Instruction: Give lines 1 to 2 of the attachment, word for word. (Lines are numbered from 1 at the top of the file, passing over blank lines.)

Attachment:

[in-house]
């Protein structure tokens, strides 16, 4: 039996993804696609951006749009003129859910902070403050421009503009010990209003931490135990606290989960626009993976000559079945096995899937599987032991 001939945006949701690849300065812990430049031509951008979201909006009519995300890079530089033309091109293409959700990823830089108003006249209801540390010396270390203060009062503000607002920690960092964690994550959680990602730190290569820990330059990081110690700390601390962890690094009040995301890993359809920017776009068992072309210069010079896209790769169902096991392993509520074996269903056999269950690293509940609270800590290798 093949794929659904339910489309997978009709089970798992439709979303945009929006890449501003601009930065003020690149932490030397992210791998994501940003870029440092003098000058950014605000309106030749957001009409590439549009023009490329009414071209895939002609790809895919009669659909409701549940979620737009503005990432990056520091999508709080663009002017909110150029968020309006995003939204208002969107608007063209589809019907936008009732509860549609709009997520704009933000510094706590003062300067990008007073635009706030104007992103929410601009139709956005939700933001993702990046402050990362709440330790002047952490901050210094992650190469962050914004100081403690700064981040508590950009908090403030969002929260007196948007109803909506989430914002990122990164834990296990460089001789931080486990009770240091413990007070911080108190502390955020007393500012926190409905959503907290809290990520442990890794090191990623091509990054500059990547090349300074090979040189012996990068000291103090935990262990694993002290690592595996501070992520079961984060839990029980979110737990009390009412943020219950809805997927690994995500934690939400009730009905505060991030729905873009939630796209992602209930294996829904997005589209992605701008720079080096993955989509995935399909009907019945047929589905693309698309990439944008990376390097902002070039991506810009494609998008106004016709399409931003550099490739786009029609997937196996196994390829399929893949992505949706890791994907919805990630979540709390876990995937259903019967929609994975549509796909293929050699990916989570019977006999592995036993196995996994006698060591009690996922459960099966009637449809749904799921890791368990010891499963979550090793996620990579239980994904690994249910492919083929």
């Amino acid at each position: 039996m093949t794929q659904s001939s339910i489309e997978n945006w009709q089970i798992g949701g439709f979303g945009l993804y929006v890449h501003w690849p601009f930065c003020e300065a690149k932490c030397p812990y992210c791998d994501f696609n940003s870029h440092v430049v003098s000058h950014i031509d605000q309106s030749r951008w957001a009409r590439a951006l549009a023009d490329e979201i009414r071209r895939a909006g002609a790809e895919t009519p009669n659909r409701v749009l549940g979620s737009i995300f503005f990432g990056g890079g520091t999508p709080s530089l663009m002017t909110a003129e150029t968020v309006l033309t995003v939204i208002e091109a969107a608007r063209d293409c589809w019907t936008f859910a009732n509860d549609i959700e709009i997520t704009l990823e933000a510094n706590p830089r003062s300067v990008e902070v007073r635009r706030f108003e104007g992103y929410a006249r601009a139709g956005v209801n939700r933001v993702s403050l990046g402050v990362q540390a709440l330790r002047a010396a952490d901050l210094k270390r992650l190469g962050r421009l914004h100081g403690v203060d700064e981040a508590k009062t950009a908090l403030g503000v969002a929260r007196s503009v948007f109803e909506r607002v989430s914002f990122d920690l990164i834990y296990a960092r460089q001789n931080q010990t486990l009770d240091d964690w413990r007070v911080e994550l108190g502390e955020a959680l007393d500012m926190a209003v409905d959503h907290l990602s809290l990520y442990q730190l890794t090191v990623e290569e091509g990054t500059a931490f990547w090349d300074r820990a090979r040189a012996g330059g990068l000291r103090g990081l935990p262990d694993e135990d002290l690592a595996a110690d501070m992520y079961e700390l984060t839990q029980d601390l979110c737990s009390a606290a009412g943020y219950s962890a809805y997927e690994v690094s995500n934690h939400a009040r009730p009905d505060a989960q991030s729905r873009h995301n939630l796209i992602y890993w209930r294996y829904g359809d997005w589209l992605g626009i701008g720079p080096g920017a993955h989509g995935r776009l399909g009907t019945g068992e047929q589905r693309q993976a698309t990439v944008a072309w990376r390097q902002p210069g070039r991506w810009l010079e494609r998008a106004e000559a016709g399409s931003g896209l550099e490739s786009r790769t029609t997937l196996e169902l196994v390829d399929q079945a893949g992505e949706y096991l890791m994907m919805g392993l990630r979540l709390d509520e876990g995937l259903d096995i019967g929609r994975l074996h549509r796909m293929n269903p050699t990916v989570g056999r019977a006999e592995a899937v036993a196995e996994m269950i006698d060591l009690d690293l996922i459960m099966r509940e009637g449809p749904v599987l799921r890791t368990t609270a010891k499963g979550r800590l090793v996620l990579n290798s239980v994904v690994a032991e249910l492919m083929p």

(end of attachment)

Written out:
[in-house]
């Protein structure tokens, strides 16, 4: 039996993804696609951006749009003129859910902070403050421009503009010990209003931490135990606290989960626009993976000559079945096995899937599987032991 001939945006949701690849300065812990430049031509951008979201909006009519995300890079530089033309091109293409959700990823830089108003006249209801540390010396270390203060009062503000607002920690960092964690994550959680990602730190290569820990330059990081110690700390601390962890690094009040995301890993359809920017776009068992072309210069010079896209790769169902096991392993509520074996269903056999269950690293509940609270800590290798 093949794929659904339910489309997978009709089970798992439709979303945009929006890449501003601009930065003020690149932490030397992210791998994501940003870029440092003098000058950014605000309106030749957001009409590439549009023009490329009414071209895939002609790809895919009669659909409701549940979620737009503005990432990056520091999508709080663009002017909110150029968020309006995003939204208002969107608007063209589809019907936008009732509860549609709009997520704009933000510094706590003062300067990008007073635009706030104007992103929410601009139709956005939700933001993702990046402050990362709440330790002047952490901050210094992650190469962050914004100081403690700064981040508590950009908090403030969002929260007196948007109803909506989430914002990122990164834990296990460089001789931080486990009770240091413990007070911080108190502390955020007393500012926190409905959503907290809290990520442990890794090191990623091509990054500059990547090349300074090979040189012996990068000291103090935990262990694993002290690592595996501070992520079961984060839990029980979110737990009390009412943020219950809805997927690994995500934690939400009730009905505060991030729905873009939630796209992602209930294996829904997005589209992605701008720079080096993955989509995935399909009907019945047929589905693309698309990439944008990376390097902002070039991506810009494609998008106004016709399409931003550099490739786009029609997937196996196994390829399929893949992505949706890791994907919805990630979540709390876990995937259903019967929609994975549509796909293929050699990916989570019977006999592995036993196995996994006698060591009690996922459960099966009637449809749904799921890791368990010891499963979550090793996620990579239980994904690994249910492919083929």